Salt helps to keep our roads and sidewalks safe during the winter, but this salt often makes its way into our local rivers. While salt use is necessary to increase winter safety, Salt Smart works with municipalities, private companies and residents to use salt effectively while protecting water quality.
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Perhaps you'd like to know when to use salt on your driveway, how much to sprinkle on your residential sidewalk, or what those wet stripes are on the road that you see on your drive to work (anti-icing material!) -- we support residents and commuters in being Salt Smart.
Our resource include chloride reduction tools, helpful websites, calculators and educational material to help assist in parking lot and sidewalk maintenance. Due-paying watershed group members have access to free outreach toolkits, including newsletter material and social media messaging.
Why be Salt Smart?
- Chloride levels are increasing in surface and ground water across Northeastern Illinois
- The major sources of chlorides in Northeastern Illinois are road salt and to a lesser extent, water softeners
- Road salt is necessary to maintain safer road and pavement conditions during the winter
- Once chloride is in the water it is very hard and expensive to remove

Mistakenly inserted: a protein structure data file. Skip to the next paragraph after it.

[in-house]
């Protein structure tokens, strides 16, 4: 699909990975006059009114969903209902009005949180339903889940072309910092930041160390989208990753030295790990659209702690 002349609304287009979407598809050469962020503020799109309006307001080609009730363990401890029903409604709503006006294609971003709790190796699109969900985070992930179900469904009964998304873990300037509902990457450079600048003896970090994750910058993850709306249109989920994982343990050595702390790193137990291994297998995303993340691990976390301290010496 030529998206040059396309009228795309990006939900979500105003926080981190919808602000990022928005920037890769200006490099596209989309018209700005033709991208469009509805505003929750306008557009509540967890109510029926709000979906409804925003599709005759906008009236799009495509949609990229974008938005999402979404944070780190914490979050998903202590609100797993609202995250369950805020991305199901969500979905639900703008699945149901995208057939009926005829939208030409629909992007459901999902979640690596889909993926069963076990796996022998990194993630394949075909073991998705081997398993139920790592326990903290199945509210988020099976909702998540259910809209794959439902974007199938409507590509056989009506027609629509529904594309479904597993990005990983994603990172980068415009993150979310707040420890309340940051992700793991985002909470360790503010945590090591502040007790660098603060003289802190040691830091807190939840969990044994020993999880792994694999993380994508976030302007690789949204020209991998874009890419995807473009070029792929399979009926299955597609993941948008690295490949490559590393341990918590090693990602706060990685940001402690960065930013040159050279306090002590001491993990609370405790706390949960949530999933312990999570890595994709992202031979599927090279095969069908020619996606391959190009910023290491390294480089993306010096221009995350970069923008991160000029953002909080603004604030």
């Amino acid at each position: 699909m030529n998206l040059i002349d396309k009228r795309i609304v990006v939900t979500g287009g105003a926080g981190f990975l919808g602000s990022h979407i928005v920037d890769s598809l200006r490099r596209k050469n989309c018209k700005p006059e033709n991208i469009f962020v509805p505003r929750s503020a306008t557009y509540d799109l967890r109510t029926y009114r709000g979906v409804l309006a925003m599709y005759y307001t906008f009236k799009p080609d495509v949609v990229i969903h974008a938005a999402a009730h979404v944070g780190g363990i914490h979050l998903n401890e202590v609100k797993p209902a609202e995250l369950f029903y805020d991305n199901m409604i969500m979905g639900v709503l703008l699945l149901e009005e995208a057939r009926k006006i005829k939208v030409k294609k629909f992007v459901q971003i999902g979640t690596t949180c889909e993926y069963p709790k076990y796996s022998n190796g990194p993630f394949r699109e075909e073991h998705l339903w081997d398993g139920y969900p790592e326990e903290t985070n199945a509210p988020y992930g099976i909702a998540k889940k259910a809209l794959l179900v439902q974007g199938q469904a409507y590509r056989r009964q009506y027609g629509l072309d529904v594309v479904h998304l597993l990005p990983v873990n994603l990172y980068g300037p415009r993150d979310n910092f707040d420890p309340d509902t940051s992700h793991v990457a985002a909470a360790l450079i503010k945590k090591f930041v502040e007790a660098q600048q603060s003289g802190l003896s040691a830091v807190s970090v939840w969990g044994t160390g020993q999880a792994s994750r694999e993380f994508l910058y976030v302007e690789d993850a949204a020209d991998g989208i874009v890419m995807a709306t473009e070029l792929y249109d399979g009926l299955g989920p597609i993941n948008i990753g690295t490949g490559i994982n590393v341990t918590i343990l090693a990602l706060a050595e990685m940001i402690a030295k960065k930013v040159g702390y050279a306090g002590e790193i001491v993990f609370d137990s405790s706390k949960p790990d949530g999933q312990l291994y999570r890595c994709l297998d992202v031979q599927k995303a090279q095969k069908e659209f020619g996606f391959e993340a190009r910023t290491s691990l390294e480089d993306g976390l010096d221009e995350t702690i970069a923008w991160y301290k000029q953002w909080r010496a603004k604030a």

- Chloride impacts aquatic life: poor aquatic life scores dictate more stringent (and thus expensive) stormwater and wastewater regulations
- Chloride is corrosive to infrastructure such as concrete roads and bridges as well as to the steel in our vehicles and around local business entryways
- Chloride damages landscaping, from “salt burn” on foliage to increasing soil pH
- Chloride can burn our pet’s feet, dry and crack them, and cause illness when licked off and ingested
- There are many well accepted best management practices (BMPs) that communities can adopt that reduce the amount of salt used, while still maintaining levels of safety
- These BMPs are good for safety, infrastructure, budgets, the environment and even our pets
Chloride Fast Facts
- Rock salt (and table salt) is made up of sodium and chloride (NaCl) and measured in milligram/liter (mg/L)
- Uncontaminated groundwater has ~15-50 mg/L of chloride
- Average summer levels in Illinois is ~100 mg/L
- Rivers tested in Illinois during the winter have ~300-2000 mg/L
- 1 teaspoon of salt permanently contaminates 5 gallons of water
Want to learn more?
Public agencies, organizations, and businesses are invited to join our watershed groups and gain full access of our chloride reduction outreach material, discounted workshop rates, and more.